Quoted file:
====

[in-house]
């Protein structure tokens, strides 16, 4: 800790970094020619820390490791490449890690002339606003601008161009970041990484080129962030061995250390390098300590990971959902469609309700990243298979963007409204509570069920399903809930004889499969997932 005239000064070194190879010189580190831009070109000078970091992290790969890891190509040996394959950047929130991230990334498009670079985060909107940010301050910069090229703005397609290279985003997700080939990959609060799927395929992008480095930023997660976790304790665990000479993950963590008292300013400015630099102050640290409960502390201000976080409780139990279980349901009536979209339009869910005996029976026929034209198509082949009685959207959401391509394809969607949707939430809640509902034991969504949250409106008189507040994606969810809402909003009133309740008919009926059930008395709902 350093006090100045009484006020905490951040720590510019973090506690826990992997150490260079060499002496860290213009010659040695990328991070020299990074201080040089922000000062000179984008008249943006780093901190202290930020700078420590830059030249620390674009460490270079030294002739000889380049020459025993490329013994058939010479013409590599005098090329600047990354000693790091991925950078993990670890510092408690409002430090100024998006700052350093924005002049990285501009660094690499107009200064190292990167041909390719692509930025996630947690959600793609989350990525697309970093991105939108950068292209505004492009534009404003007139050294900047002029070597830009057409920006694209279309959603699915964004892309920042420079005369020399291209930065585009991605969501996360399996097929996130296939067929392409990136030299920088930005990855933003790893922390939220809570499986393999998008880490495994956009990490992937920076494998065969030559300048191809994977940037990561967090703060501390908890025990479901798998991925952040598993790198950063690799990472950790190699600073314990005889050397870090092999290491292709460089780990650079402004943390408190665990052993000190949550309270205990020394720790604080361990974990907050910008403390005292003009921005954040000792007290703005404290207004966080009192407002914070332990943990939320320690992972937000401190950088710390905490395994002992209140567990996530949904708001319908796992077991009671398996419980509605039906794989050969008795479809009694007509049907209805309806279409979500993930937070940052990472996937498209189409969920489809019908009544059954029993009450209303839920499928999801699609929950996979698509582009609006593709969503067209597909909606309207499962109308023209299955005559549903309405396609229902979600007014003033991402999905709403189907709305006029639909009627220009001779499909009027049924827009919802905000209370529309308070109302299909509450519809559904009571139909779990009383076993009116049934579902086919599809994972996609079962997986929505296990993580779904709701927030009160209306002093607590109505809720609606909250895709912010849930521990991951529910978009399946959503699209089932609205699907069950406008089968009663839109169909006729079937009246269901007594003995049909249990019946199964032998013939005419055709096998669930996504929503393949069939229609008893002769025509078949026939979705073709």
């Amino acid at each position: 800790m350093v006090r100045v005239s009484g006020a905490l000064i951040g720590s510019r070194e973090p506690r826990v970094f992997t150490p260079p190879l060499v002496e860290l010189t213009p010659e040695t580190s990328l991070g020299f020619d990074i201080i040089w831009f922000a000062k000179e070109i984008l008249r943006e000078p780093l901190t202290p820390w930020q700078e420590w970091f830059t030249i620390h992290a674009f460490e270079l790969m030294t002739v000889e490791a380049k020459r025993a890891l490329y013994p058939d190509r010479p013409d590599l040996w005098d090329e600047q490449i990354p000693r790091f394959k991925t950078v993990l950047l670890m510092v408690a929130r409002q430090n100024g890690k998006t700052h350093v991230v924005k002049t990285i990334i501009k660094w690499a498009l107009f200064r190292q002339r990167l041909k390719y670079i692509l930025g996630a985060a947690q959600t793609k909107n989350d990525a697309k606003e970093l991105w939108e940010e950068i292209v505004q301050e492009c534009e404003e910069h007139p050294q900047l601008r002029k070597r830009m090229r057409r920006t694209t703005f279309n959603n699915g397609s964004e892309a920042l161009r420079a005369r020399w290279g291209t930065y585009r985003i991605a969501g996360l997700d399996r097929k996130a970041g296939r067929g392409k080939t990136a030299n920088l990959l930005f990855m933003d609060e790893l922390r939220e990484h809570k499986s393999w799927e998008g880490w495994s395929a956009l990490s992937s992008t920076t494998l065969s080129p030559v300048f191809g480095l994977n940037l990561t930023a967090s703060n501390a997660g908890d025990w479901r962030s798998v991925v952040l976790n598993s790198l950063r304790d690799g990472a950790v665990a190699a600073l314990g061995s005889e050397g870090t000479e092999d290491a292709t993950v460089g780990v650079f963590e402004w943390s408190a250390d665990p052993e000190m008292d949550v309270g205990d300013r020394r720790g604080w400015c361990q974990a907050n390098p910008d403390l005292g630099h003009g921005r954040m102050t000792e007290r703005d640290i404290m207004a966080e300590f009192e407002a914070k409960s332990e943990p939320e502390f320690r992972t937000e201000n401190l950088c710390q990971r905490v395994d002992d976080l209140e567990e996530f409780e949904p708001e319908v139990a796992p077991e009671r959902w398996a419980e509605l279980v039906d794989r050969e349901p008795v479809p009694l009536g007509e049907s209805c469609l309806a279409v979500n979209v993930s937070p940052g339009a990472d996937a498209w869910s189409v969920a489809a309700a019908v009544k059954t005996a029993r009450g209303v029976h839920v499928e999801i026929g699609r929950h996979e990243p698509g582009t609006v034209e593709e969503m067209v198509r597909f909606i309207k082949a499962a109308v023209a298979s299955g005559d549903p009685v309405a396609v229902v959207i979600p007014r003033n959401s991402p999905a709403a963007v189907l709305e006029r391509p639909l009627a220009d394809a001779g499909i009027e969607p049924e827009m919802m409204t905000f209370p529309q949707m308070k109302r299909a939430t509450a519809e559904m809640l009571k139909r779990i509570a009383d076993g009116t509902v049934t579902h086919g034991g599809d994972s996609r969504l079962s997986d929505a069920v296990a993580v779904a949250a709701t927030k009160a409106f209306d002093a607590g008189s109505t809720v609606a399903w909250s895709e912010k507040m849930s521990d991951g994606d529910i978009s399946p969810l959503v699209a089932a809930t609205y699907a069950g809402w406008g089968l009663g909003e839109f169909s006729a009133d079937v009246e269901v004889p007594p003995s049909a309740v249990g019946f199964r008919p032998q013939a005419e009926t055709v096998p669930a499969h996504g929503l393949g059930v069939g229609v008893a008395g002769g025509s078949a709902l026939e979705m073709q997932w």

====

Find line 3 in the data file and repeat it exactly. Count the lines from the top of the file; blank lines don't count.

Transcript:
């Amino acid at each position: 800790m350093v006090r100045v005239s009484g006020a905490l000064i951040g720590s510019r070194e973090p506690r826990v970094f992997t150490p260079p190879l060499v002496e860290l010189t213009p010659e040695t580190s990328l991070g020299f020619d990074i201080i040089w831009f922000a000062k000179e070109i984008l008249r943006e000078p780093l901190t202290p820390w930020q700078e420590w970091f830059t030249i620390h992290a674009f460490e270079l790969m030294t002739v000889e490791a380049k020459r025993a890891l490329y013994p058939d190509r010479p013409d590599l040996w005098d090329e600047q490449i990354p000693r790091f394959k991925t950078v993990l950047l670890m510092v408690a929130r409002q430090n100024g890690k998006t700052h350093v991230v924005k002049t990285i990334i501009k660094w690499a498009l107009f200064r190292q002339r990167l041909k390719y670079i692509l930025g996630a985060a947690q959600t793609k909107n989350d990525a697309k606003e970093l991105w939108e940010e950068i292209v505004q301050e492009c534009e404003e910069h007139p050294q900047l601008r002029k070597r830009m090229r057409r920006t694209t703005f279309n959603n699915g397609s964004e892309a920042l161009r420079a005369r020399w290279g291209t930065y585009r985003i991605a969501g996360l997700d399996r097929k996130a970041g296939r067929g392409k080939t990136a030299n920088l990959l930005f990855m933003d609060e790893l922390r939220e990484h809570k499986s393999w799927e998008g880490w495994s395929a956009l990490s992937s992008t920076t494998l065969s080129p030559v300048f191809g480095l994977n940037l990561t930023a967090s703060n501390a997660g908890d025990w479901r962030s798998v991925v952040l976790n598993s790198l950063r304790d690799g990472a950790v665990a190699a600073l314990g061995s005889e050397g870090t000479e092999d290491a292709t993950v460089g780990v650079f963590e402004w943390s408190a250390d665990p052993e000190m008292d949550v309270g205990d300013r020394r720790g604080w400015c361990q974990a907050n390098p910008d403390l005292g630099h003009g921005r954040m102050t000792e007290r703005d640290i404290m207004a966080e300590f009192e407002a914070k409960s332990e943990p939320e502390f320690r992972t937000e201000n401190l950088c710390q990971r905490v395994d002992d976080l209140e567990e996530f409780e949904p708001e319908v139990a796992p077991e009671r959902w398996a419980e509605l279980v039906d794989r050969e349901p008795v479809p009694l009536g007509e049907s209805c469609l309806a279409v979500n979209v993930s937070p940052g339009a990472d996937a498209w869910s189409v969920a489809a309700a019908v009544k059954t005996a029993r009450g209303v029976h839920v499928e999801i026929g699609r929950h996979e990243p698509g582009t609006v034209e593709e969503m067209v198509r597909f909606i309207k082949a499962a109308v023209a298979s299955g005559d549903p009685v309405a396609v229902v959207i979600p007014r003033n959401s991402p999905a709403a963007v189907l709305e006029r391509p639909l009627a220009d394809a001779g499909i009027e969607p049924e827009m919802m409204t905000f209370p529309q949707m308070k109302r299909a939430t509450a519809e559904m809640l009571k139909r779990i509570a009383d076993g009116t509902v049934t579902h086919g034991g599809d994972s996609r969504l079962s997986d929505a069920v296990a993580v779904a949250a709701t927030k009160a409106f209306d002093a607590g008189s109505t809720v609606a399903w909250s895709e912010k507040m849930s521990d991951g994606d529910i978009s399946p969810l959503v699209a089932a809930t609205y699907a069950g809402w406008g089968l009663g909003e839109f169909s006729a009133d079937v009246e269901v004889p007594p003995s049909a309740v249990g019946f199964r008919p032998q013939a005419e009926t055709v096998p669930a499969h996504g929503l393949g059930v069939g229609v008893a008395g002769g025509s078949a709902l026939e979705m073709q997932w």